WILLS

REPORTER: GEORGIA MAIN

Across Australia, there is $500 million in unclaimed estates.

"People are leaving behind bank accounts, shares, property -- it could be anything like cars to diamond rings to gold bullion", said Stewart McLeod from The State Trustees.

When there's no will, it's up to The State Trustees to locate the next of kin. "There are some cases where you need to have the instincts of a private detective, but we also need to be like a priest at confession and not tell secrets to other branches of the family", Stewart said.

As a genealogist, Kath Ensor has spent 15 years tracking down lost relatives. Her investigations have taken her as far as Africa, uncovering plenty of family secrets along the way. "The gentleman had died here owning this large block of land -- he had no children, wasn't married, he had no wife. I traced his father back to England and with documents and census material it determined that his father had been a bigamist -- he had two families. Coincidentally the two families migrated to Australia", Kath said.

Both families were living 60ks apart and had no idea each other existed. Finally Kath located nieces and nephews who will soon inherit the Melbourne estate -- worth more than one million dollars.

Case closed, but Kath has another 80 to solve. A house in Moorabbin, in Melbourne's south east, may not look like much, but it's part of a one-million dollar estate -- Kath's trying to locate the owner's relatives.

Sometimes investigations cross international borders. A Brighton mansion was one of four properties worth a million dollars, left by eccentric recluse Jane Kelly. Her estate was only recently split between her three sons, 14 years after their mother's death.

What made it so difficult was that Jane was also known as Pamela Elizabeth as well as 10 other aliases. "She had been married multiple times and she had children overseas in South Africa. There, we got DNA and handwriting evidence to prove their connection to the deceased", Stewart said.

While technology has helped State Trustees go to extraordinary lengths to find relatives, they never expected to uncover this - "Someone had passed away in Victoria and at the time had advised the family and all the friends that his spouse had run off. What had actually happened was that she had been killed and buried in the backyard. We advertised across Australia to try and find out if she had moved to another state and in the end a former neighbour stepped forward and they helped to solved the case", he added.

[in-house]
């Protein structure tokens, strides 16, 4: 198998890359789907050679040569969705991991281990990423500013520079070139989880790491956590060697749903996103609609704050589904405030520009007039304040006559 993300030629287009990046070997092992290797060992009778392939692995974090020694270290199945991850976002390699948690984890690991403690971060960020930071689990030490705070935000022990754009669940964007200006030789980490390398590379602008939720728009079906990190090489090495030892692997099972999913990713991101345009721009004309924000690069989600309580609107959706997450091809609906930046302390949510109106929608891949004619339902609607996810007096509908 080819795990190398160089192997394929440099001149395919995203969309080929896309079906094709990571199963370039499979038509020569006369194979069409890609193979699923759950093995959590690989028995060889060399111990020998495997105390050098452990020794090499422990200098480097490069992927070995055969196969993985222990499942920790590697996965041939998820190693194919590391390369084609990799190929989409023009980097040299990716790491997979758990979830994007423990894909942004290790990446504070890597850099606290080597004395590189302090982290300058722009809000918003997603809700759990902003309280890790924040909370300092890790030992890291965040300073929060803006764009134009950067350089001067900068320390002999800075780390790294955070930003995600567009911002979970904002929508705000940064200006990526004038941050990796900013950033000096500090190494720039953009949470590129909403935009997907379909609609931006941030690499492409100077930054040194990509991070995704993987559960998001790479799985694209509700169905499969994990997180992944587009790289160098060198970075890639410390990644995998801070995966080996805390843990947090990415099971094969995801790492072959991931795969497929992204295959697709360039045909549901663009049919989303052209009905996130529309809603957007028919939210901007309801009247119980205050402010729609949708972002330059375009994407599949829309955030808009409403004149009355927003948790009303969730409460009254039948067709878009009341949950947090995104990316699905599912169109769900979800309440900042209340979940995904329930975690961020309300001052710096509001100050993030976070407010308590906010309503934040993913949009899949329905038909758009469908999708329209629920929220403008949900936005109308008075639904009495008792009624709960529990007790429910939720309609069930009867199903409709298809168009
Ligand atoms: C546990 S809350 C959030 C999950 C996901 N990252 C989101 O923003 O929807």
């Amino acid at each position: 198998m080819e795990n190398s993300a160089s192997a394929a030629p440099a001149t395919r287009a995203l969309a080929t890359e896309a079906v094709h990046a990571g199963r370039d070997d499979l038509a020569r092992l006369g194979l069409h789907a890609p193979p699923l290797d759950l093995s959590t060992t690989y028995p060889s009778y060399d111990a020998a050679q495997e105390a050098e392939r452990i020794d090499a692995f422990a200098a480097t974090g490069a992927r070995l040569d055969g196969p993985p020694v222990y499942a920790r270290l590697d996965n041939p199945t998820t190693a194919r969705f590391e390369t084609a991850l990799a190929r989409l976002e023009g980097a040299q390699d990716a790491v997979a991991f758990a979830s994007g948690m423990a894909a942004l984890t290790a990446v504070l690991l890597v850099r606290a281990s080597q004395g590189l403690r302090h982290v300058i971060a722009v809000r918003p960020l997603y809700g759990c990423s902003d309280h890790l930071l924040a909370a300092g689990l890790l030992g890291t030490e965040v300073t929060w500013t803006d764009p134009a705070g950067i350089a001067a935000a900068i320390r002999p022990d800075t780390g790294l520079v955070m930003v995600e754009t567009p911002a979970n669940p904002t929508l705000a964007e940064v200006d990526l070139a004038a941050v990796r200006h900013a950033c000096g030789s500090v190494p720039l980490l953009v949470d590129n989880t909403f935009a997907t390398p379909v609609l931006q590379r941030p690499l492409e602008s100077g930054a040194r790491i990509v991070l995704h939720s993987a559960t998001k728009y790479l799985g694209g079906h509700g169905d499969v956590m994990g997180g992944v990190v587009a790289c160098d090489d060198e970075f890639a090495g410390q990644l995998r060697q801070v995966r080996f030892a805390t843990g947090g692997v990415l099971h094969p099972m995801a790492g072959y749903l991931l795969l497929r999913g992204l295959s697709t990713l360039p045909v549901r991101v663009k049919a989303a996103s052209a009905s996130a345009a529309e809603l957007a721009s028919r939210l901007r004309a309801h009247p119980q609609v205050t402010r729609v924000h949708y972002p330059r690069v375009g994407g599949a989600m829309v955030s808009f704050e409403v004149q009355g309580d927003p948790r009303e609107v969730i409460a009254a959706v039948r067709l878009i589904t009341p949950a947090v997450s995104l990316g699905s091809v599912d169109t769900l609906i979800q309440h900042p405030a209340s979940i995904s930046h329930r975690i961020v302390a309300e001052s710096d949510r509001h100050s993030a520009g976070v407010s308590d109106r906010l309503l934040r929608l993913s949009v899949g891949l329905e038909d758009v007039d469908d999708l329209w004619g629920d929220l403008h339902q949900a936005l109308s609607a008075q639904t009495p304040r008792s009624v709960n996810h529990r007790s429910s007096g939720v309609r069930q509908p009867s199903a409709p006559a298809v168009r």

Many people, with whom Stewart and his team deal, have never met the relative who has left them a fortune. "When you think about it, you spend your entire life collecting these assets and you really want to make sure they

go to people you love and trust. If you don't leave a will, you don't leave any instructions as to what to do after that that moment of death", Stewart said.

If you believe you may be a beneficiary of an estate, you can contact the Unclaimed Monies government department in your state:

National:

ASIC [Australian Securities & Investments Commission] has a searchable database of unclaimed monies called Fido.

www.asic.gov.au/fido/fido.nsf

ACT:

Public Trustee for the Australian Capital Territory

www.publictrustee.act.gov.au/unclaimed/index.html

New South Wales:

NSW Office of State Revenue

www.osr.nsw.gov.au/benefits/ucm/

Queensland:

Public Trustee of Queensland

www.pt.qld.gov.au/services/unclaimed/index.asp

South Australia:

Details of unclaimed monies are published in the South Australian Government's official Gazette.

www.governmentgazette.sa.gov.au/search/default.htm

Tasmania:

Tasmania does not have a searchable database, so Unclaimed Monies enquiries are best sent to the Department of Treasury and Finance.

The Secretary

Department of Treasury and Finance

GPO Box 147

HOBART Tas 7001

Or, unclaimed.money@treasury.tas.gov.au

Victoria:

State Revenue Office

www.sro.vic.gov.au

Western Australia:

The Department of Treasury and Finance

www.dtf.wa.gov.au/cms/content.aspx?id=642